(NaturalNews) In 1984, marine biologist Sam Ridgeway and others kept thinking there was murmuring coming from the whale and dolphin tank at the National Marine Mammal Foundation in San Diego, California.
The sounds they heard from the tank resembled humans talking at a distance, thus impossible to understand. Then one day later, a diver emerged from the tank demanding to know, "Who told me to get out?"
Ridgeway and others at the marine foundation finally understood where the murmuring was coming from. They determined that one of the whales in the tank, a male beluga white whale named NOC, was a talker. NOC had been in captivity among humans for some time after being captured in the wild.
It was known that dolphins could be trained to imitate human speech. But NOC had not received any speech training or coaching. Up until then, only anecdotal incidents of whale speech resembling humans was available, such as a report from caretakers at the Vancouver Aquarium in British Columbia, Canada hearing one of the white whales say its name.
Ridgeway and his team recorded NOC's sounds and speech patterns over the next four years to offer scientific proof that a marine mammal could speak after overcoming physical handicaps.
Whales lack a larynx. Their high pitched squeals are accomplished by combining their nasal cavities and blow holes. It was determined that the pitch NOC used for speaking was well below the normal high pitch squeals whales and dolphins use to communicate with each other.
According to Ridgeway, "Our observations suggest that the whale had to modify its vocal mechanics in order to make the speech-like sounds. Such obvious effort suggests motivation for contact."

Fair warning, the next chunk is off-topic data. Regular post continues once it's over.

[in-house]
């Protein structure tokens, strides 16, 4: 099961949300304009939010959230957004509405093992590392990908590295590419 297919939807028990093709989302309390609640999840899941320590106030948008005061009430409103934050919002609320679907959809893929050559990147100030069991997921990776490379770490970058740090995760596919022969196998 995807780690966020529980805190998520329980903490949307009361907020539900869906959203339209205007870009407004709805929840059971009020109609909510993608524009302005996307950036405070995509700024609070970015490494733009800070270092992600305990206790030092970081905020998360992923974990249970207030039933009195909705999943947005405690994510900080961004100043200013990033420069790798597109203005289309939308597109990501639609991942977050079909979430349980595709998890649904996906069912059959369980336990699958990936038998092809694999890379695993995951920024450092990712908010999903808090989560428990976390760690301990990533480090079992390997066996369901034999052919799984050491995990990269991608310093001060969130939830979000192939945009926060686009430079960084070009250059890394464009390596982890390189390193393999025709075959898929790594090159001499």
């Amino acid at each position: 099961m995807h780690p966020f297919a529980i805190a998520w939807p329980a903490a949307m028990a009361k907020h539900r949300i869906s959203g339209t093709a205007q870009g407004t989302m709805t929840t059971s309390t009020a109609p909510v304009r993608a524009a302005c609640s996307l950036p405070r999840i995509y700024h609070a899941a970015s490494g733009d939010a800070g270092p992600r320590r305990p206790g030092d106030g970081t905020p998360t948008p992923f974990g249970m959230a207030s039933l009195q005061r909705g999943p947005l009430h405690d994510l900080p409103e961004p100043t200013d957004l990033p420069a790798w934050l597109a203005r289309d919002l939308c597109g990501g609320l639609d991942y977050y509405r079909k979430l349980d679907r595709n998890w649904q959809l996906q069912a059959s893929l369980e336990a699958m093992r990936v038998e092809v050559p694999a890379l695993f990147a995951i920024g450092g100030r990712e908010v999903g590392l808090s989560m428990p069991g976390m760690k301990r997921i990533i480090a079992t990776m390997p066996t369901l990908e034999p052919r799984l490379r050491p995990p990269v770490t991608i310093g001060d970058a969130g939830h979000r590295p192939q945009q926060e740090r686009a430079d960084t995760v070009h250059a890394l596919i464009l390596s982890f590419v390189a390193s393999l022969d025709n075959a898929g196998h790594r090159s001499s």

A whale or dolphin in marine captivity does come into contact with caretakers directly when they surface. Those caretakers will shout out commands or call their names.
Water carries sound well, so even below the surface, a whale or dolphin can hear caretakers talking above the surface or observers talking while gazing through an aquarium glass wall.
Motivation for contact, you say
Whales and dolphins are cetaceans, very social marine mammals that hang together in extended family-like pods over long periods of time. They are predatory, but most feed on much smaller fish.
Only the large black and white six ton orca or killer whale, nicknamed the wolf of the sea, is feared by all other sea life, even larger whales. Unlike orcas, the all white beluga whales are not as aggressive or as large.
All cetaceans are incredible swimmers capable of traveling long distances of 100 miles at at time with speeds up to 50 kilometers per hour and rapidly diving several hundred meters deep.
Their natural habitat and behavior allows them to do what they are physiologically meant to do, in pods among others with whom they have bonded over time. Aquarium keepers dismiss these characteristics as unimportant in captivity because they're fed and don't need to hunt in pods as they do in the wild.
But two characteristics observed among many cetaceans in captivity, including orcas, defy those claims. One is the drooped dorsal fin. Many of them will exhibit a dorsal fin that droops to one side or the other, almost like a dog dragging its tail. This could be a sign of depression.
The depression and lack of mobility also manifests in much shorter life spans. For example, a beluga whale in the wild can live for 60 years, but in captivity they rarely survive past 20 years. NOC died in captivity at the age of 30. Maybe he was trying to say "get me outta here" when the diver heard "get out."
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